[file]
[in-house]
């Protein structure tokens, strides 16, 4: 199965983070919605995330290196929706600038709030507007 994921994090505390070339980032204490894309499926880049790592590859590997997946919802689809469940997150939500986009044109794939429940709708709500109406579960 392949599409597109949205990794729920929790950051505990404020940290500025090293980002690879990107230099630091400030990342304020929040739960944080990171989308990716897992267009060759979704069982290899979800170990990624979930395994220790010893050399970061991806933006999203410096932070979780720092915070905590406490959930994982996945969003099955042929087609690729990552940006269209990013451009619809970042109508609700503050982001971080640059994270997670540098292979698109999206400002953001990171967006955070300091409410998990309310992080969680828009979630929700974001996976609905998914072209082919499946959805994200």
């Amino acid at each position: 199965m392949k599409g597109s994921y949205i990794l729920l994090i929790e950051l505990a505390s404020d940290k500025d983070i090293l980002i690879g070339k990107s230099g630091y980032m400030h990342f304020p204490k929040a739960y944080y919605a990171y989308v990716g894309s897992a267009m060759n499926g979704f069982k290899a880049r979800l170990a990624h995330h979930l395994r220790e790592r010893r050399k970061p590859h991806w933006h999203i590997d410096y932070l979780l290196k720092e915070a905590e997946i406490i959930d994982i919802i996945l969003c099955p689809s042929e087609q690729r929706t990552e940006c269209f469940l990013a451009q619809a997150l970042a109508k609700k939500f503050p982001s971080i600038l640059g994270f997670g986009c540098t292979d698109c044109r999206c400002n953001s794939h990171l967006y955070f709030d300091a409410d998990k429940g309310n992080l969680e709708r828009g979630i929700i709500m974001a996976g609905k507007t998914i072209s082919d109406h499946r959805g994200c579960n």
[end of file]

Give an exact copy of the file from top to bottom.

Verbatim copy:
[in-house]
């Protein structure tokens, strides 16, 4: 199965983070919605995330290196929706600038709030507007 994921994090505390070339980032204490894309499926880049790592590859590997997946919802689809469940997150939500986009044109794939429940709708709500109406579960 392949599409597109949205990794729920929790950051505990404020940290500025090293980002690879990107230099630091400030990342304020929040739960944080990171989308990716897992267009060759979704069982290899979800170990990624979930395994220790010893050399970061991806933006999203410096932070979780720092915070905590406490959930994982996945969003099955042929087609690729990552940006269209990013451009619809970042109508609700503050982001971080640059994270997670540098292979698109999206400002953001990171967006955070300091409410998990309310992080969680828009979630929700974001996976609905998914072209082919499946959805994200």
């Amino acid at each position: 199965m392949k599409g597109s994921y949205i990794l729920l994090i929790e950051l505990a505390s404020d940290k500025d983070i090293l980002i690879g070339k990107s230099g630091y980032m400030h990342f304020p204490k929040a739960y944080y919605a990171y989308v990716g894309s897992a267009m060759n499926g979704f069982k290899a880049r979800l170990a990624h995330h979930l395994r220790e790592r010893r050399k970061p590859h991806w933006h999203i590997d410096y932070l979780l290196k720092e915070a905590e997946i406490i959930d994982i919802i996945l969003c099955p689809s042929e087609q690729r929706t990552e940006c269209f469940l990013a451009q619809a997150l970042a109508k609700k939500f503050p982001s971080i600038l640059g994270f997670g986009c540098t292979d698109c044109r999206c400002n953001s794939h990171l967006y955070f709030d300091a409410d998990k429940g309310n992080l969680e709708r828009g979630i929700i709500m974001a996976g609905k507007t998914i072209s082919d109406h499946r959805g994200c579960n």